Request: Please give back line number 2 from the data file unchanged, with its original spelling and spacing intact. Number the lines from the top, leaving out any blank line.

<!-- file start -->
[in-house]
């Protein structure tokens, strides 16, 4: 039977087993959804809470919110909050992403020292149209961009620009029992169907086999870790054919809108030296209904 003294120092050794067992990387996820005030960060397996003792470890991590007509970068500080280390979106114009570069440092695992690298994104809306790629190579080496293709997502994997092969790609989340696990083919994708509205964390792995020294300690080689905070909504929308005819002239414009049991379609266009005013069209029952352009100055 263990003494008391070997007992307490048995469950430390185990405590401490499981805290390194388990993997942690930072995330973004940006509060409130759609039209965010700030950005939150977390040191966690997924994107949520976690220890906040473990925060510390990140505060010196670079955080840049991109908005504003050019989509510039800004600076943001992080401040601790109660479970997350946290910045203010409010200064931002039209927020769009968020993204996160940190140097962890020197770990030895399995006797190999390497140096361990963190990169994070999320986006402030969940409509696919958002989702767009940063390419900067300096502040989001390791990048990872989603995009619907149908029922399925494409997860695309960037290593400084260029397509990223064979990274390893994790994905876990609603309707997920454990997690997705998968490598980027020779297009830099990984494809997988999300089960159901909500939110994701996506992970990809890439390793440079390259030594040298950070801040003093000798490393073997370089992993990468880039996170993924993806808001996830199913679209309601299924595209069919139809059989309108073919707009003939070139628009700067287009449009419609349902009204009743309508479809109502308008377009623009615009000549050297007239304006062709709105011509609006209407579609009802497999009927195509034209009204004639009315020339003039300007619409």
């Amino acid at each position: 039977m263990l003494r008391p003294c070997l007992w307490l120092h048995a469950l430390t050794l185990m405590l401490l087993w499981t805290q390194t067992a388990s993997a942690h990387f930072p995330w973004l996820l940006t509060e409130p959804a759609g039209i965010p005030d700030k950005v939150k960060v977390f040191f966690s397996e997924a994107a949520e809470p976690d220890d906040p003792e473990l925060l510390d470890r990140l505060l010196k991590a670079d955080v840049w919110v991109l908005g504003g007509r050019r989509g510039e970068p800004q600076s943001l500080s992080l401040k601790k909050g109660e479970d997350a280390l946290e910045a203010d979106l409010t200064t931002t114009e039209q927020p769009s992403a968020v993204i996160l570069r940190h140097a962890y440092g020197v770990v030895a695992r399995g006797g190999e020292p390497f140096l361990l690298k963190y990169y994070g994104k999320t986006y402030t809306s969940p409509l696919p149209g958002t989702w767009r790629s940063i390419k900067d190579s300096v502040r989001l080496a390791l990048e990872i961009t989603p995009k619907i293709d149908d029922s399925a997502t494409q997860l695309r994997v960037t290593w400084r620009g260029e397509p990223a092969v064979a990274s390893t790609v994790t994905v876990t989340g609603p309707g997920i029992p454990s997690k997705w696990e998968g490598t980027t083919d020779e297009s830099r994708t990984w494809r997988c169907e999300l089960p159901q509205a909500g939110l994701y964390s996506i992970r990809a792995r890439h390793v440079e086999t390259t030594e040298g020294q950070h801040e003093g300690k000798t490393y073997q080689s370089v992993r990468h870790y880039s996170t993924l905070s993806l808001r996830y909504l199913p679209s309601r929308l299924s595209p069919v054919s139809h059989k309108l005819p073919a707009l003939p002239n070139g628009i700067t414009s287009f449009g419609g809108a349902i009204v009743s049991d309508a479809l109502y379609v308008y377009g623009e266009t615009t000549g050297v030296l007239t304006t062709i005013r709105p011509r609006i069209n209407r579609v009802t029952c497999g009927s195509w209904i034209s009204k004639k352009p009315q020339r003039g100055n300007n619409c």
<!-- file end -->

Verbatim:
């Protein structure tokens, strides 16, 4: 039977087993959804809470919110909050992403020292149209961009620009029992169907086999870790054919809108030296209904 003294120092050794067992990387996820005030960060397996003792470890991590007509970068500080280390979106114009570069440092695992690298994104809306790629190579080496293709997502994997092969790609989340696990083919994708509205964390792995020294300690080689905070909504929308005819002239414009049991379609266009005013069209029952352009100055 263990003494008391070997007992307490048995469950430390185990405590401490499981805290390194388990993997942690930072995330973004940006509060409130759609039209965010700030950005939150977390040191966690997924994107949520976690220890906040473990925060510390990140505060010196670079955080840049991109908005504003050019989509510039800004600076943001992080401040601790109660479970997350946290910045203010409010200064931002039209927020769009968020993204996160940190140097962890020197770990030895399995006797190999390497140096361990963190990169994070999320986006402030969940409509696919958002989702767009940063390419900067300096502040989001390791990048990872989603995009619907149908029922399925494409997860695309960037290593400084260029397509990223064979990274390893994790994905876990609603309707997920454990997690997705998968490598980027020779297009830099990984494809997988999300089960159901909500939110994701996506992970990809890439390793440079390259030594040298950070801040003093000798490393073997370089992993990468880039996170993924993806808001996830199913679209309601299924595209069919139809059989309108073919707009003939070139628009700067287009449009419609349902009204009743309508479809109502308008377009623009615009000549050297007239304006062709709105011509609006209407579609009802497999009927195509034209009204004639009315020339003039300007619409």